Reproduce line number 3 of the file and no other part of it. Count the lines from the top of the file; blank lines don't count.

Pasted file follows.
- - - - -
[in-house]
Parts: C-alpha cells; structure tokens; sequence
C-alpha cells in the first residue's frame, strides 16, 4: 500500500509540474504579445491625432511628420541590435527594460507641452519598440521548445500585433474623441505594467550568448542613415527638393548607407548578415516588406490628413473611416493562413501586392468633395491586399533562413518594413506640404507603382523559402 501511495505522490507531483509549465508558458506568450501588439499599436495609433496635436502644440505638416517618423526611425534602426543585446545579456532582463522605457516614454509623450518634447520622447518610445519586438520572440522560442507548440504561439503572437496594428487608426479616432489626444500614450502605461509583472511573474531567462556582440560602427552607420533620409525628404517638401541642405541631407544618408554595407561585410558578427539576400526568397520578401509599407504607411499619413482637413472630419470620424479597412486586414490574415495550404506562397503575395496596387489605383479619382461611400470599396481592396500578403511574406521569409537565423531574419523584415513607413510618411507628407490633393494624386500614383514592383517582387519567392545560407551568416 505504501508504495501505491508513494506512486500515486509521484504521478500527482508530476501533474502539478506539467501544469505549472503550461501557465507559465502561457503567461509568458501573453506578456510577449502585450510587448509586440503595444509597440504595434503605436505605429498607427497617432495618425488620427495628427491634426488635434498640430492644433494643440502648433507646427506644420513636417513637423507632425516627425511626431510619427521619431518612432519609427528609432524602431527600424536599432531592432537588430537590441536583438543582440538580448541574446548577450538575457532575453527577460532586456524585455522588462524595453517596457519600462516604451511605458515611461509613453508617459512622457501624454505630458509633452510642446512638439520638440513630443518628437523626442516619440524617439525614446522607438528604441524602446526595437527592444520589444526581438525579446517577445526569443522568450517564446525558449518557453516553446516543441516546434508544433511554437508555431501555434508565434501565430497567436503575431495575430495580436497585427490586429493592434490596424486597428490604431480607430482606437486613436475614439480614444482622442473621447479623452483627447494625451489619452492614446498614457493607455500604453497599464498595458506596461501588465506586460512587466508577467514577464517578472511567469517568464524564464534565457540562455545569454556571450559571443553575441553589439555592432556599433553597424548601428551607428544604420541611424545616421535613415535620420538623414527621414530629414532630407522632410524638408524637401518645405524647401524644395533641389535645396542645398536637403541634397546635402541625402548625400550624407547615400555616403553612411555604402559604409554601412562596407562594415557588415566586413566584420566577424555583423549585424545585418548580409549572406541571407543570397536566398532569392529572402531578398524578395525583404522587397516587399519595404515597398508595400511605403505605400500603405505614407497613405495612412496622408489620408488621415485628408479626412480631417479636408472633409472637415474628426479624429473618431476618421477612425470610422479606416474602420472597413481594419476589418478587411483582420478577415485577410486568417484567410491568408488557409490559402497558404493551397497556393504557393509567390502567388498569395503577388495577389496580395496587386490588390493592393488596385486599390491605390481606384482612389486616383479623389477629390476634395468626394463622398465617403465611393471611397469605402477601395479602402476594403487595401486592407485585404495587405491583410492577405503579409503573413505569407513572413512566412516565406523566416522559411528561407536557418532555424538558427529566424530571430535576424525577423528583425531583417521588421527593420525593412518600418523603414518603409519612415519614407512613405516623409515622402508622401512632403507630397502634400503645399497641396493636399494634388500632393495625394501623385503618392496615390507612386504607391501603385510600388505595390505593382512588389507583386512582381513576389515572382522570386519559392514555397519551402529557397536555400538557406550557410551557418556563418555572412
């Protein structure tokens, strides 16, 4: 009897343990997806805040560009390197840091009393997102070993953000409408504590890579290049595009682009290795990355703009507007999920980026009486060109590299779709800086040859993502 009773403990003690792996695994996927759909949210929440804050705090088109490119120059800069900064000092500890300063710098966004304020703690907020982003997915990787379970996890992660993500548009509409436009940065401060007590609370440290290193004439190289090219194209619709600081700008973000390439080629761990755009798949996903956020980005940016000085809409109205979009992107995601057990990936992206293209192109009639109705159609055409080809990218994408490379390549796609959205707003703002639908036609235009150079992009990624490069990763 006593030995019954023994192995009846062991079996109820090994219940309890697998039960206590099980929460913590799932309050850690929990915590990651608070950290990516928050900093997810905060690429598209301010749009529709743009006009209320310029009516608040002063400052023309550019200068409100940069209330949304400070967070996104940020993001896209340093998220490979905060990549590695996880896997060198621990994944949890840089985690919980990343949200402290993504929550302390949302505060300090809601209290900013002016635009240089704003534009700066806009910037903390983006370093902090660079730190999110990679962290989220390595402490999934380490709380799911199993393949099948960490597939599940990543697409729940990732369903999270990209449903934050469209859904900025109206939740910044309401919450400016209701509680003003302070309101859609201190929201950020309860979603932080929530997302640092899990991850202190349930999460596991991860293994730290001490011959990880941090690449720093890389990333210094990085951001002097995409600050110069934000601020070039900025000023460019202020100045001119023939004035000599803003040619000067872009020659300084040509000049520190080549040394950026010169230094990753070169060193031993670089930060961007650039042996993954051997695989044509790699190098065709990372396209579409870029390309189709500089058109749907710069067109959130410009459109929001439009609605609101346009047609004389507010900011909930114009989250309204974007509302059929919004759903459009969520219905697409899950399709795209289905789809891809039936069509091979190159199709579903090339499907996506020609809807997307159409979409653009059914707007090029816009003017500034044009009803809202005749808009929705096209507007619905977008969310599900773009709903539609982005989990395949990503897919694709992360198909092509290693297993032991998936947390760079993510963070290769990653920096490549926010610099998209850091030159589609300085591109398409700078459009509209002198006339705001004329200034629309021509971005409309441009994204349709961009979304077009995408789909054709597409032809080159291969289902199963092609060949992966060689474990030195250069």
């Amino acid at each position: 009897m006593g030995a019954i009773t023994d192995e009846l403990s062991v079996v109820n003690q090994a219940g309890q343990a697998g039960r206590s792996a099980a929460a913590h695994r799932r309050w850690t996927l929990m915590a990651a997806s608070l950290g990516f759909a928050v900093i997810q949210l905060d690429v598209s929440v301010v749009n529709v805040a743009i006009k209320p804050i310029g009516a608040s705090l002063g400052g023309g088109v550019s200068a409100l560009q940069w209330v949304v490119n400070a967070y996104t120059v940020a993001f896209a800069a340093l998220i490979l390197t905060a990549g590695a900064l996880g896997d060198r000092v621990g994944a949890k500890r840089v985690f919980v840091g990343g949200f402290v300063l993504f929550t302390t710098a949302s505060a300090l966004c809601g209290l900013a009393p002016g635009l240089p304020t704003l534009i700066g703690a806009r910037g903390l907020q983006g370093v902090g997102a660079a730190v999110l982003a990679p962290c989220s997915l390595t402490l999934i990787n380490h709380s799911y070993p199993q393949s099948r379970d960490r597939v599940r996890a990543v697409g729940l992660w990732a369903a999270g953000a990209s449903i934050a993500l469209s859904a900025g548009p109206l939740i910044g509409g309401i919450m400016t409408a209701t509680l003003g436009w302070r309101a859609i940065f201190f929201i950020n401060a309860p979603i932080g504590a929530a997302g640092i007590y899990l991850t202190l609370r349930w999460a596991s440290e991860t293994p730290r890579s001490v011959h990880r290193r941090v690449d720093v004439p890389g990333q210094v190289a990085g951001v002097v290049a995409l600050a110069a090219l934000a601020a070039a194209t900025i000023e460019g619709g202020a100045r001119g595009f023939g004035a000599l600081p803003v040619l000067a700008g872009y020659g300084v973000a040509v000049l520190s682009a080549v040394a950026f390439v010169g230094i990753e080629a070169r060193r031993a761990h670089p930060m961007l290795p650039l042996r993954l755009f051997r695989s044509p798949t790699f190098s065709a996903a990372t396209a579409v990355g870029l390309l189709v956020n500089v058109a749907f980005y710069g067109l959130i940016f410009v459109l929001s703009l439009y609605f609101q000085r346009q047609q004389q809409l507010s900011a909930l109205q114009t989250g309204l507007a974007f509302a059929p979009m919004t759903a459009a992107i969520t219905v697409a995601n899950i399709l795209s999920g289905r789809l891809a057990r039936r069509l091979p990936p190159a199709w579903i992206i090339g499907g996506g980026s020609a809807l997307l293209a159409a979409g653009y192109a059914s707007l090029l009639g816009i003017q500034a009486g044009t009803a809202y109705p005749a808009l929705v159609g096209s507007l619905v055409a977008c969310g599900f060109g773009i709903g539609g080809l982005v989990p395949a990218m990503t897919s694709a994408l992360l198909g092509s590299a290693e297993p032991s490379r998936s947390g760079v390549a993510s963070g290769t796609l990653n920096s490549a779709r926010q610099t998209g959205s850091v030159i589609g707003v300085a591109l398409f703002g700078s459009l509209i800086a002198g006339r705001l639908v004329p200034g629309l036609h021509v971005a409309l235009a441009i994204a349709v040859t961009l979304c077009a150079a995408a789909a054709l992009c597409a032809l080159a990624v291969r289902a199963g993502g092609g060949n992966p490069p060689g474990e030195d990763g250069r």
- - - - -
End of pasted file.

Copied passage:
C-alpha cells in the first residue's frame, strides 16, 4: 500500500509540474504579445491625432511628420541590435527594460507641452519598440521548445500585433474623441505594467550568448542613415527638393548607407548578415516588406490628413473611416493562413501586392468633395491586399533562413518594413506640404507603382523559402 501511495505522490507531483509549465508558458506568450501588439499599436495609433496635436502644440505638416517618423526611425534602426543585446545579456532582463522605457516614454509623450518634447520622447518610445519586438520572440522560442507548440504561439503572437496594428487608426479616432489626444500614450502605461509583472511573474531567462556582440560602427552607420533620409525628404517638401541642405541631407544618408554595407561585410558578427539576400526568397520578401509599407504607411499619413482637413472630419470620424479597412486586414490574415495550404506562397503575395496596387489605383479619382461611400470599396481592396500578403511574406521569409537565423531574419523584415513607413510618411507628407490633393494624386500614383514592383517582387519567392545560407551568416 505504501508504495501505491508513494506512486500515486509521484504521478500527482508530476501533474502539478506539467501544469505549472503550461501557465507559465502561457503567461509568458501573453506578456510577449502585450510587448509586440503595444509597440504595434503605436505605429498607427497617432495618425488620427495628427491634426488635434498640430492644433494643440502648433507646427506644420513636417513637423507632425516627425511626431510619427521619431518612432519609427528609432524602431527600424536599432531592432537588430537590441536583438543582440538580448541574446548577450538575457532575453527577460532586456524585455522588462524595453517596457519600462516604451511605458515611461509613453508617459512622457501624454505630458509633452510642446512638439520638440513630443518628437523626442516619440524617439525614446522607438528604441524602446526595437527592444520589444526581438525579446517577445526569443522568450517564446525558449518557453516553446516543441516546434508544433511554437508555431501555434508565434501565430497567436503575431495575430495580436497585427490586429493592434490596424486597428490604431480607430482606437486613436475614439480614444482622442473621447479623452483627447494625451489619452492614446498614457493607455500604453497599464498595458506596461501588465506586460512587466508577467514577464517578472511567469517568464524564464534565457540562455545569454556571450559571443553575441553589439555592432556599433553597424548601428551607428544604420541611424545616421535613415535620420538623414527621414530629414532630407522632410524638408524637401518645405524647401524644395533641389535645396542645398536637403541634397546635402541625402548625400550624407547615400555616403553612411555604402559604409554601412562596407562594415557588415566586413566584420566577424555583423549585424545585418548580409549572406541571407543570397536566398532569392529572402531578398524578395525583404522587397516587399519595404515597398508595400511605403505605400500603405505614407497613405495612412496622408489620408488621415485628408479626412480631417479636408472633409472637415474628426479624429473618431476618421477612425470610422479606416474602420472597413481594419476589418478587411483582420478577415485577410486568417484567410491568408488557409490559402497558404493551397497556393504557393509567390502567388498569395503577388495577389496580395496587386490588390493592393488596385486599390491605390481606384482612389486616383479623389477629390476634395468626394463622398465617403465611393471611397469605402477601395479602402476594403487595401486592407485585404495587405491583410492577405503579409503573413505569407513572413512566412516565406523566416522559411528561407536557418532555424538558427529566424530571430535576424525577423528583425531583417521588421527593420525593412518600418523603414518603409519612415519614407512613405516623409515622402508622401512632403507630397502634400503645399497641396493636399494634388500632393495625394501623385503618392496615390507612386504607391501603385510600388505595390505593382512588389507583386512582381513576389515572382522570386519559392514555397519551402529557397536555400538557406550557410551557418556563418555572412